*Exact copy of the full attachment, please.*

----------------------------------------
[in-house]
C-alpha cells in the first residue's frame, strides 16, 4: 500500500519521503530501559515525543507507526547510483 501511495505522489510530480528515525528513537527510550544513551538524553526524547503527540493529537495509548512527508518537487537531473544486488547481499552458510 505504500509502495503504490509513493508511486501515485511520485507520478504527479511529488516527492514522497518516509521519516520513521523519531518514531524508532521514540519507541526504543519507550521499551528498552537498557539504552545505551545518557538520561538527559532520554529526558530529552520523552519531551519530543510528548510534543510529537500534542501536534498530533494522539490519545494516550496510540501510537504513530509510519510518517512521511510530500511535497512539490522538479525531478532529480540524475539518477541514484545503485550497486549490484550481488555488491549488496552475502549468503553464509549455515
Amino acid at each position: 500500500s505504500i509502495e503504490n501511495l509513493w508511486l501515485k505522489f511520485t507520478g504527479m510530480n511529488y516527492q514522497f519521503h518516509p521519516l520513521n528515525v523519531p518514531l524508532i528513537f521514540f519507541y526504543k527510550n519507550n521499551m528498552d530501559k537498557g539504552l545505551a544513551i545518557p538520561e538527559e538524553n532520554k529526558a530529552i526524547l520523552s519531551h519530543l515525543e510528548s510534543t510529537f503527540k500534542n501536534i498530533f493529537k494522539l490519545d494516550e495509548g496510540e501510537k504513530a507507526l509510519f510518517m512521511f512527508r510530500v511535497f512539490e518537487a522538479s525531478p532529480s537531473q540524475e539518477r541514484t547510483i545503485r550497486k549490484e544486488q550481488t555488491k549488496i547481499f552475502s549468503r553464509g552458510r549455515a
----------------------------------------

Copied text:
[in-house]
C-alpha cells in the first residue's frame, strides 16, 4: 500500500519521503530501559515525543507507526547510483 501511495505522489510530480528515525528513537527510550544513551538524553526524547503527540493529537495509548512527508518537487537531473544486488547481499552458510 505504500509502495503504490509513493508511486501515485511520485507520478504527479511529488516527492514522497518516509521519516520513521523519531518514531524508532521514540519507541526504543519507550521499551528498552537498557539504552545505551545518557538520561538527559532520554529526558530529552520523552519531551519530543510528548510534543510529537500534542501536534498530533494522539490519545494516550496510540501510537504513530509510519510518517512521511510530500511535497512539490522538479525531478532529480540524475539518477541514484545503485550497486549490484550481488555488491549488496552475502549468503553464509549455515
Amino acid at each position: 500500500s505504500i509502495e503504490n501511495l509513493w508511486l501515485k505522489f511520485t507520478g504527479m510530480n511529488y516527492q514522497f519521503h518516509p521519516l520513521n528515525v523519531p518514531l524508532i528513537f521514540f519507541y526504543k527510550n519507550n521499551m528498552d530501559k537498557g539504552l545505551a544513551i545518557p538520561e538527559e538524553n532520554k529526558a530529552i526524547l520523552s519531551h519530543l515525543e510528548s510534543t510529537f503527540k500534542n501536534i498530533f493529537k494522539l490519545d494516550e495509548g496510540e501510537k504513530a507507526l509510519f510518517m512521511f512527508r510530500v511535497f512539490e518537487a522538479s525531478p532529480s537531473q540524475e539518477r541514484t547510483i545503485r550497486k549490484e544486488q550481488t555488491k549488496i547481499f552475502s549468503r553464509g552458510r549455515a